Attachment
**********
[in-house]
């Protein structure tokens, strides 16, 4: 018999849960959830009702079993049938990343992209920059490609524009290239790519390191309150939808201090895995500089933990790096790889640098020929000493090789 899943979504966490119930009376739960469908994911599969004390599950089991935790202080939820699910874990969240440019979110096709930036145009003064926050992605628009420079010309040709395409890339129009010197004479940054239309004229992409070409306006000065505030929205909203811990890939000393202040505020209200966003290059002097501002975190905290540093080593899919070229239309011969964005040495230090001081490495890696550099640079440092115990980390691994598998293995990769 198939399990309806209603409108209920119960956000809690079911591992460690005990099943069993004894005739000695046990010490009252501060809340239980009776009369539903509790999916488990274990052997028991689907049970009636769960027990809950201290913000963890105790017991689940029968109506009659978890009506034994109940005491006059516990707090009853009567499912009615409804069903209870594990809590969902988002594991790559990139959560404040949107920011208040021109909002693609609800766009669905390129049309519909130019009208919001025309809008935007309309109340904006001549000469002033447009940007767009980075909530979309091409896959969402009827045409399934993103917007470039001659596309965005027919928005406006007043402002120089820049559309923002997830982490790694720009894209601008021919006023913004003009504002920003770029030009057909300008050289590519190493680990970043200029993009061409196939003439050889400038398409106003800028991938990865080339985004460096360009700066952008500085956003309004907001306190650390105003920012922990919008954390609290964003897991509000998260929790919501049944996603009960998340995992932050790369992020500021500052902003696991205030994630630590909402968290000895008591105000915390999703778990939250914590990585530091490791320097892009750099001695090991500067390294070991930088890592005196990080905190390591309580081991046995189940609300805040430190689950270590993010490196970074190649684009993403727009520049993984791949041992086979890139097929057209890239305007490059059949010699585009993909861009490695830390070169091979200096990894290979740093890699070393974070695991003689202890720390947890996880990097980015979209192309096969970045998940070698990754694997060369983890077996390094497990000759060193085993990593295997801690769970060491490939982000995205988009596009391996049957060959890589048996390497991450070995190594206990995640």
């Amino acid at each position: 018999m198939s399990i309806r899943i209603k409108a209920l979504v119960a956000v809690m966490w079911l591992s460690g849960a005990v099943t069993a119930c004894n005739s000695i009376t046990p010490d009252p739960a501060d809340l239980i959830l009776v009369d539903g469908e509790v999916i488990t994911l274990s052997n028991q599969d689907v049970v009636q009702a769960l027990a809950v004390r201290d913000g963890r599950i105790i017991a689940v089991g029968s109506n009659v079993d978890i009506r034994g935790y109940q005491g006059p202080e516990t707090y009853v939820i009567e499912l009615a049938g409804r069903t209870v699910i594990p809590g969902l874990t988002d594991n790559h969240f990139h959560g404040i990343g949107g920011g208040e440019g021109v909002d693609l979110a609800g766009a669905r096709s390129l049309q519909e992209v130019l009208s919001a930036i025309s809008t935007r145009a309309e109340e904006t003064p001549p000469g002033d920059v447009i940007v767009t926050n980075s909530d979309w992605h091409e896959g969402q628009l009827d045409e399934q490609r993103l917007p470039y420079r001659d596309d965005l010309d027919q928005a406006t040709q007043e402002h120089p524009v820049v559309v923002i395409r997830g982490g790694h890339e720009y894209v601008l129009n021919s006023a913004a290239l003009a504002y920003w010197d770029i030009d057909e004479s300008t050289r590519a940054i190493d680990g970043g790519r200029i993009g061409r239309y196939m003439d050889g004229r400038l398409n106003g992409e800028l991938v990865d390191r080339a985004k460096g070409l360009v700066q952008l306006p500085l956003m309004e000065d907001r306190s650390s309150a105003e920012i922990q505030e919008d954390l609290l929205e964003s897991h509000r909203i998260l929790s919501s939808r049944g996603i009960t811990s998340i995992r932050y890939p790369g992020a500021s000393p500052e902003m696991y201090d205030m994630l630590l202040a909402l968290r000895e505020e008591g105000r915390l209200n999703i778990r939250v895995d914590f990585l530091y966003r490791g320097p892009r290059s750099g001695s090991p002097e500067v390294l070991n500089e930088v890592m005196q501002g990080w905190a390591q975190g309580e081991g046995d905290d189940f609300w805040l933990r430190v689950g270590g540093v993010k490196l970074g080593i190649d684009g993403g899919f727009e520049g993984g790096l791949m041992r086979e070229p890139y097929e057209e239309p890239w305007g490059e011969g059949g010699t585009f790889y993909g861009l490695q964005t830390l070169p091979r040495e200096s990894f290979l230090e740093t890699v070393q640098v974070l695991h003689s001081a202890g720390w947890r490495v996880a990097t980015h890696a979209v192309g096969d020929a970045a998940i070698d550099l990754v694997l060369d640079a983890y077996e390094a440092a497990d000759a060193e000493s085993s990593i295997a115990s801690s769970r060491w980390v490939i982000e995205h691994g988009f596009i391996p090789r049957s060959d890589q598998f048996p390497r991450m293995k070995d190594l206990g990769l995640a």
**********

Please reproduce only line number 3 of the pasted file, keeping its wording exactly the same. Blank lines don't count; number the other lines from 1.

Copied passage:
């Amino acid at each position: 018999m198939s399990i309806r899943i209603k409108a209920l979504v119960a956000v809690m966490w079911l591992s460690g849960a005990v099943t069993a119930c004894n005739s000695i009376t046990p010490d009252p739960a501060d809340l239980i959830l009776v009369d539903g469908e509790v999916i488990t994911l274990s052997n028991q599969d689907v049970v009636q009702a769960l027990a809950v004390r201290d913000g963890r599950i105790i017991a689940v089991g029968s109506n009659v079993d978890i009506r034994g935790y109940q005491g006059p202080e516990t707090y009853v939820i009567e499912l009615a049938g409804r069903t209870v699910i594990p809590g969902l874990t988002d594991n790559h969240f990139h959560g404040i990343g949107g920011g208040e440019g021109v909002d693609l979110a609800g766009a669905r096709s390129l049309q519909e992209v130019l009208s919001a930036i025309s809008t935007r145009a309309e109340e904006t003064p001549p000469g002033d920059v447009i940007v767009t926050n980075s909530d979309w992605h091409e896959g969402q628009l009827d045409e399934q490609r993103l917007p470039y420079r001659d596309d965005l010309d027919q928005a406006t040709q007043e402002h120089p524009v820049v559309v923002i395409r997830g982490g790694h890339e720009y894209v601008l129009n021919s006023a913004a290239l003009a504002y920003w010197d770029i030009d057909e004479s300008t050289r590519a940054i190493d680990g970043g790519r200029i993009g061409r239309y196939m003439d050889g004229r400038l398409n106003g992409e800028l991938v990865d390191r080339a985004k460096g070409l360009v700066q952008l306006p500085l956003m309004e000065d907001r306190s650390s309150a105003e920012i922990q505030e919008d954390l609290l929205e964003s897991h509000r909203i998260l929790s919501s939808r049944g996603i009960t811990s998340i995992r932050y890939p790369g992020a500021s000393p500052e902003m696991y201090d205030m994630l630590l202040a909402l968290r000895e505020e008591g105000r915390l209200n999703i778990r939250v895995d914590f990585l530091y966003r490791g320097p892009r290059s750099g001695s090991p002097e500067v390294l070991n500089e930088v890592m005196q501002g990080w905190a390591q975190g309580e081991g046995d905290d189940f609300w805040l933990r430190v689950g270590g540093v993010k490196l970074g080593i190649d684009g993403g899919f727009e520049g993984g790096l791949m041992r086979e070229p890139y097929e057209e239309p890239w305007g490059e011969g059949g010699t585009f790889y993909g861009l490695q964005t830390l070169p091979r040495e200096s990894f290979l230090e740093t890699v070393q640098v974070l695991h003689s001081a202890g720390w947890r490495v996880a990097t980015h890696a979209v192309g096969d020929a970045a998940i070698d550099l990754v694997l060369d640079a983890y077996e390094a440092a497990d000759a060193e000493s085993s990593i295997a115990s801690s769970r060491w980390v490939i982000e995205h691994g988009f596009i391996p090789r049957s060959d890589q598998f048996p390497r991450m293995k070995d190594l206990g990769l995640a």